A Japanese Manga graphic novel called DeathNote: I discovered this book, as my 16 year old daughter bought it. It tells us the story of LightYagami, a high school student, who discovers a notebook, dropped on Earth by Ryuk, the God of death. Written by TsugumiOhba and fabulous illustrations by Takeshi Obata, made me lose myself in this book. The book has to be right to left, and from back to front, following the Japanese tradition.

    The Tamil Story—translated by SubhashreeKrishnaswany and edited by Dilip Kumar, this is a collection of Tamil short stories published from 1913—2000. We get a glimpse into the society it’s evolution,, the rich Tamil literature and life itself, through these lovely stories, which had me happily reading for many hours.

    When breath becomes air—Paul Kalanithi :Paul was a brilliant neurosurgeon who attended Stanford University and Yale and before becoming a doctor, had majored in English literature. Cancer struck him at 36 and swiftly progressed, claiming his life at 37

    The book, which is deeply moving is not only poignant and powerful but is almost poetic too. It is the work of a man, whose days are numbered, and yet not once is there lament or an overly cheery tone. Paul is a gifted writer. There isn’t a doubt about that, but more than the prose, what makes this one a must-read is the questions he asks and the answers he finds. Throughout his life, Paul had sought to find the answer to the question “What makes life worth living?” In the face of death, he finds it. In many places, the book is heart-breaking, as it takes us on a journey through Paul’s life, his obsession about his work, the way he empathises with patients, and how he finally ends up as one, in the very hospital where he used to perform complicated surgeries, sometimes working non-stop, up to 36 hours, before taking a break.

    Having just finished Paul Kalanithi’s book, When Breath Becomes Air, I am in that strange state of calm, having been made acutely aware that there exists a place, where life meets death and despite death having the final say, life wins.

    It is on rare occasions that one comes across a book, which is so riveting that you are unable to do anything else, other than curl up and read and read, till you finish it in one sitting.

    Goat Days by Benyamin is one such book. Not only is it engrossing but it is deeply moving. It is the story of an immigrant worker from Kerala who lands up in Saudi Arabia. Powerful, compelling and profound, this book is sure to leave an impact on anyone who reads it. Days after reading the book, I am still haunted by the vivid and powerful images that Benyamin draws up, and I wince each time I think of the protagonist and his travails. A story of hope, faith and a fight against destiny, it also showcases the human as an animal with all the frailty, ugliness and cruelty of the human psyche. By juxtaposing this with the will ingrained will in all of us to simply survive, Benyamin tells an impactful story, based on the real life of one such worker.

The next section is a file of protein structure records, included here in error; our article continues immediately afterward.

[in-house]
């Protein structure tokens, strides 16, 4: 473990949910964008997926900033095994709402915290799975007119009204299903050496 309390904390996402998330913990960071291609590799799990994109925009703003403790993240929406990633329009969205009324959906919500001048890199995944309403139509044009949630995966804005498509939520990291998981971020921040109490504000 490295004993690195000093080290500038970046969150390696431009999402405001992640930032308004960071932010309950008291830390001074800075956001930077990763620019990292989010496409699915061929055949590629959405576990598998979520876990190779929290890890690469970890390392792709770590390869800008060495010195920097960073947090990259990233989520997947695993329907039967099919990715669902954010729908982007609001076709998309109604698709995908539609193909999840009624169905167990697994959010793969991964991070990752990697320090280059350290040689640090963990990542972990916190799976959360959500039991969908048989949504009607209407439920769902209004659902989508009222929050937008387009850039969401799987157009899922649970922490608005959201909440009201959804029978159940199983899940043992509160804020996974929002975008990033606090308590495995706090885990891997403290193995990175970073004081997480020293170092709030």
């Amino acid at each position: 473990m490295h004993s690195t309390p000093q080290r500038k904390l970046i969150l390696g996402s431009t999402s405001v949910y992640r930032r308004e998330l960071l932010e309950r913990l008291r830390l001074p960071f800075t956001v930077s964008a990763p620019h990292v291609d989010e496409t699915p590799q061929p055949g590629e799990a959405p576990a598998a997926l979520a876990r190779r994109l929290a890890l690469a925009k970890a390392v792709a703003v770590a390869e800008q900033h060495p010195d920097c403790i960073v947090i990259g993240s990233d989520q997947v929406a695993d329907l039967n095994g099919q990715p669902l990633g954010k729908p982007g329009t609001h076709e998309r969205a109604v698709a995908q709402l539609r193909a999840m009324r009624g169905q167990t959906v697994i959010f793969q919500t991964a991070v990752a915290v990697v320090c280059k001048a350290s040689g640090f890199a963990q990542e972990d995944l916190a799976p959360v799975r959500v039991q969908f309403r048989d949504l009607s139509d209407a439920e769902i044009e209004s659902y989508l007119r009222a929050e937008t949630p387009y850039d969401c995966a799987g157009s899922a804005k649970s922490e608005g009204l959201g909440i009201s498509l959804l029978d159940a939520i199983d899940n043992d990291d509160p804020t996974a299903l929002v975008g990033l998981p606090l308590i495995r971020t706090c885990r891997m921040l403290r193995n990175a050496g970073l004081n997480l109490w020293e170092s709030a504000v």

• 6.
    What is your process of writing? How long does it take for you to write a book?Are you a morning person or a night person? What time of the day is your most productive as a writer?

    The right answer to that would be 46 years (as I am 46 now). I think when we look at ‘time taken for writing a novel’ we largely discount the time we take in preparation for it. A novel is a culmination of so many varied experiences that you have been collecting your entire life. So how can you confine it and say “I wrote this novel in 1 year” or 8 months. What about the time you spent researching it? Editing it?

    My process of writing---I know the story completely and I have it all planned out. I don’t have any favourite time. Once I begin a book, I am diligently at it, till I finish it. It haunts, troubles me and I can think of nothing else till I complete writing it.

  • 7.
    Are you a methodical writer or an intuitive writer? How do you handle writer’s block? Any example?

    I don’t suffer from writer’s block and have never had one! (touchwood). Here’s the thing---Writers block implies that you have to FORCE yourself to write. When words fails me, I turn to art. (I paint too. I am an artist trained in portraiture and illustrated journaling).

    I have no idea whether my writing is methodical or intuitive. I do plan my novels, plots etc. I think that is very important. But I also think the characters take over once you create them.

  • 8.
    What does a weekend mean to you? And your favourate non-alcoholic drink?
    Weekend means nothing! There is no difference between a week day and a weekend. Favourite non-alcoholic drink: Black coffee.
  • 9.
    What strategy would you recommend to aspiring authors of ‘The Write Scene,’ who are working on their manuscripts to increase their chances of publication?
    I truly believe that a commissioning editor would be able to answer this question best! I have no clue what the publishers look for really. Considering that my hugely successful book ‘Life is what you make it’ was rejected by almost all the publishers I approached (not only in India but also abroad), I guess my advice would be ‘Learn to face rejections and never give up.’
  • 10.
    Can we have your views on our new initiative of ‘Young Author Awards’ to recognize the next generation authors under the age of 30?
    This is an excellent initiative. It will be a huge boost to young authors. Who doesn’t like recognition?!


To know more about our guest : http://www.preetishenoy.com/


Preeti Shenoy (Author)